Tuesday, March 26, 2013

Pandora’s Box, indeed

This blog may sound like an advertisement for the online radio website called “Pandora.” It really isn’t. They aren’t paying me a dime, but I wouldn’t mind if they did! However, it is a blog about musical preferences and why people like what they like.

If you’ve not heard of Pandora online radio, I’m actually surprised. It’s becoming more well known, and I’ve even seen car commercials that state one of the features on the vehicle is Pandora.

What makes Pandora unique is that it is a mixture of radio and your own personal playlist. When you get started, you type in the name of a musical group or song or genre. Pandora randomly picks a song based on what you chose.

And now for the fun part: you, the user, can give it a thumbs up or thumbs down. If you give it a thumbs up, the song will go onto a list that Pandora will play again for you at some point in time. Thumbs down? It won’t play that song again. Pandora will then select a song for you similar to the one you liked, based on something like 400 different attributes. The more songs you like or dislike, the more Pandora narrows down your musical taste.

Pretty cool, huh?

I’ve been listening to Pandora for years. It started in July, 2005, so it’s not all that new. I’ve been introduced to songs and artists I’d never heard of, but end up liking. Even more strange is that there are songs from certain artists that I love, and some songs from the same artists that I can’t stand. Can I explain it? Not really. It’s just that I connect with some songs more than others.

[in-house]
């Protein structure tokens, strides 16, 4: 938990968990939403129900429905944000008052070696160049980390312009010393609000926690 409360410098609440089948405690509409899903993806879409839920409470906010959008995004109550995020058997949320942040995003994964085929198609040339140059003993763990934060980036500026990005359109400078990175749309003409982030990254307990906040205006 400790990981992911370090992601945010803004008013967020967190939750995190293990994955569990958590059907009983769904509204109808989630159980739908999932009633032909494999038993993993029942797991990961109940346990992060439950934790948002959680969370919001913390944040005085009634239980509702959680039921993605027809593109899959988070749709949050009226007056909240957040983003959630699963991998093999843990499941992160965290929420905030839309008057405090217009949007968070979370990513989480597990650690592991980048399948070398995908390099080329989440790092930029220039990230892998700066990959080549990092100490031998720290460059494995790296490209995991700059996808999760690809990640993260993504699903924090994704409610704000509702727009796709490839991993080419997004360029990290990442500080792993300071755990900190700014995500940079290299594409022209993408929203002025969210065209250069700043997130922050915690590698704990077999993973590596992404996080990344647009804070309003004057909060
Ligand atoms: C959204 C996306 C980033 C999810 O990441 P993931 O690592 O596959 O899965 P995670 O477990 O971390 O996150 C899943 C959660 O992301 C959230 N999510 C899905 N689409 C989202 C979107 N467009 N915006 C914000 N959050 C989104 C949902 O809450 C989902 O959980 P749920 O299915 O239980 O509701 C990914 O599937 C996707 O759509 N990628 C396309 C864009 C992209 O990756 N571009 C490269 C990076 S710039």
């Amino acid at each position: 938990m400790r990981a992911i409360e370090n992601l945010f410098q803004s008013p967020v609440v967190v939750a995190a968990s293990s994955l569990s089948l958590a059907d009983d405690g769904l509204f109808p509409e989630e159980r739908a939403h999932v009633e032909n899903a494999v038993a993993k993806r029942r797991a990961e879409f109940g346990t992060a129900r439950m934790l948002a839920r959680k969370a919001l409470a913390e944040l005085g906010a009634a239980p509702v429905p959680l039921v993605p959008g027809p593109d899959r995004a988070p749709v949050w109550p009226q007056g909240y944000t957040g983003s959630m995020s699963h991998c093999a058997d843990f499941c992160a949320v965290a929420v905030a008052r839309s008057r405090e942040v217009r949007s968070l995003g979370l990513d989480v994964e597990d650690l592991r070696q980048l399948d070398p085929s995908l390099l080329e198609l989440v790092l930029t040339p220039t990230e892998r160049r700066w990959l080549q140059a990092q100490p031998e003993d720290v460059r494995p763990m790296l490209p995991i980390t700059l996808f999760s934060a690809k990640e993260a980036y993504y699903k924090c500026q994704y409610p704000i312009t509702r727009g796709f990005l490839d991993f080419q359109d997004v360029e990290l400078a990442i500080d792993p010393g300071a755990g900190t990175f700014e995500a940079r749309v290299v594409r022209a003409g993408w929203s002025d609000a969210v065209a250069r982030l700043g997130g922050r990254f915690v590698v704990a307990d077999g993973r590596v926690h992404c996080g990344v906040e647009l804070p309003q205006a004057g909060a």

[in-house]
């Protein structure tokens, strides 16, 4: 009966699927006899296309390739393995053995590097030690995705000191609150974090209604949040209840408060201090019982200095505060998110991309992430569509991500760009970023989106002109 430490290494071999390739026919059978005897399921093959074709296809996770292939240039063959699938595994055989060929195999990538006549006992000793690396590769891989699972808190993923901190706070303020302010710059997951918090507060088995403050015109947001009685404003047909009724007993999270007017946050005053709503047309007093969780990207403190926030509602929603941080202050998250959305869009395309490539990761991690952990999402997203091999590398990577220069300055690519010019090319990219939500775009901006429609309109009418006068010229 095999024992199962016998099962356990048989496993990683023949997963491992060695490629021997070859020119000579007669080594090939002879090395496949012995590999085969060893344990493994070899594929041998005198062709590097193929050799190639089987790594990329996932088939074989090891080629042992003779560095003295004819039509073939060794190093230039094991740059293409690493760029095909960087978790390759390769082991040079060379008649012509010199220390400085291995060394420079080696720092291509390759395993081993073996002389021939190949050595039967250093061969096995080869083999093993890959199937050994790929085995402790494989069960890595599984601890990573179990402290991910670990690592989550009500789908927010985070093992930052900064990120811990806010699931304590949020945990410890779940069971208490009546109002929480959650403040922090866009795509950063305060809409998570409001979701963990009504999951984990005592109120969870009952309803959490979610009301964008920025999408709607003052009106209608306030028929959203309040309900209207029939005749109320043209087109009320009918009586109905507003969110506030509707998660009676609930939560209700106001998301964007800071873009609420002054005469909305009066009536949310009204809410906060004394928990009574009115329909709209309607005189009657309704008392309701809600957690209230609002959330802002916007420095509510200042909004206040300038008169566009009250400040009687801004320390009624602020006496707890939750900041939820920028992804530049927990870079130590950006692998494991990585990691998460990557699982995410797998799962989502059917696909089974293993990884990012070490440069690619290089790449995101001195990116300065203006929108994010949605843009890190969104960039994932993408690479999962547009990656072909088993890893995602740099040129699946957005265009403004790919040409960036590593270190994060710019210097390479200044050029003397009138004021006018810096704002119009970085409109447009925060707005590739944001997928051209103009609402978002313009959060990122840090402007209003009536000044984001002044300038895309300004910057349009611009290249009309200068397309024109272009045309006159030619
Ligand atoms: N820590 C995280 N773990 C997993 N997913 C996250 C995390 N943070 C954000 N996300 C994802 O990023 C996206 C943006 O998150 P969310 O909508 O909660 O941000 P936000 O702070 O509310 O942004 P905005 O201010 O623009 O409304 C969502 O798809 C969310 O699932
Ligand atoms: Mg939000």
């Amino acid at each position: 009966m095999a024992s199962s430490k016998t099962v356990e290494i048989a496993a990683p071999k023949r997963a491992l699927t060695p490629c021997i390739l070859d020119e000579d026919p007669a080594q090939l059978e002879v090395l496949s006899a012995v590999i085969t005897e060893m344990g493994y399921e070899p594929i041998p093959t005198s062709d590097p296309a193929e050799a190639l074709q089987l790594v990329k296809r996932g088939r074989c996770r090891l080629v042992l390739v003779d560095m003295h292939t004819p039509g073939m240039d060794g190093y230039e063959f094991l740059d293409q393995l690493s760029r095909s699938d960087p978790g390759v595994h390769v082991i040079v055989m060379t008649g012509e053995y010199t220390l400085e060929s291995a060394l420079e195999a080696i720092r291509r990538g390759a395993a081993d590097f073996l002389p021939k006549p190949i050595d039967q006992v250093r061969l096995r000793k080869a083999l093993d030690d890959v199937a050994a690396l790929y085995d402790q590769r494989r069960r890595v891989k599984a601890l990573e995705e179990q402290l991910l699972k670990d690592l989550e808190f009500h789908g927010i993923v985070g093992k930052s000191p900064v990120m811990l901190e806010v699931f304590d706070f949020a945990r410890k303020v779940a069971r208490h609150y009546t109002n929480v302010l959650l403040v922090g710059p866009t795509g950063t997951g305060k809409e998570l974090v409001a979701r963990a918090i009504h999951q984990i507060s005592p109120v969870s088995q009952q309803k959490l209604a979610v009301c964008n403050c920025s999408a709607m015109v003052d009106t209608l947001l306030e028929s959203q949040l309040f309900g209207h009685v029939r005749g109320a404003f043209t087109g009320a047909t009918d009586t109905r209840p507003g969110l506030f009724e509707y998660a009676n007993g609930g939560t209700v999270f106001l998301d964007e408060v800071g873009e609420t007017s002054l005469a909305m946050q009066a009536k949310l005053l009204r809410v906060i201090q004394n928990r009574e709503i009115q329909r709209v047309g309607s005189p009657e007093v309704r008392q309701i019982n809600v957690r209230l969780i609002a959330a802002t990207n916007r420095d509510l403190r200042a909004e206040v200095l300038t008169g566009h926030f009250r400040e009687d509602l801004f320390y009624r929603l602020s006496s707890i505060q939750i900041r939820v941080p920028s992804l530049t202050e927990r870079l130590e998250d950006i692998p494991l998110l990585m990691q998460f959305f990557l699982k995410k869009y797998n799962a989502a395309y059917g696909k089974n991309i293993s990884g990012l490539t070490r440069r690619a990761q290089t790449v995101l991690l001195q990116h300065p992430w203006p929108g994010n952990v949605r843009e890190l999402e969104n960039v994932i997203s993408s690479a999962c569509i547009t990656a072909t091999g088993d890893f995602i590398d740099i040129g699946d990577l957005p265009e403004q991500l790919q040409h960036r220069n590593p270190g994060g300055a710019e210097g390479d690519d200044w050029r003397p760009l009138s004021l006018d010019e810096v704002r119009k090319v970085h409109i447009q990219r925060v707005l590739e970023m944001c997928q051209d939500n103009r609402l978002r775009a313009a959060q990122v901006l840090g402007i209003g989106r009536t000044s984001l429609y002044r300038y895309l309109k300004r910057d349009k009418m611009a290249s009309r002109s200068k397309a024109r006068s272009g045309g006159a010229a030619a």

Most of my playlist is from the 80’s, though I have songs from the 70’s, 90’s, and heck, some from the 60’s. I’m sure if a human were to analyze my likes and dislikes, they would scratch their head. I’m sure some of the songs I’ve liked share the exact same attributes as some I’ve given a thumbs down to.

I’m actually a bit afraid to analyze deeper into why I like what I like. How does my taste in music relate to my other personality characteristics? Is there some sort of trauma from my life that makes me hate certain songs? If I define what features in music I’m drawn to, will I feel obligated to like music with the same features?

Pandora’s box, indeed.

Thursday, March 21, 2013

The Mirror of the Soul

There have been a few moments in my life where I have literally stopped all activity and said, “Whoa!” (As in extreme awe.)

One of those moments was the first time I heard the song The Mirror of the Soul by Chris de Burgh. Yes, I’ve been a huge fan of his for many years, but time and again, some of his songs will transcend above the rest and make a deep personal connection.

I was working for corporate America when The Mirror of the Soul was released. The underlying message of the song resonated with me.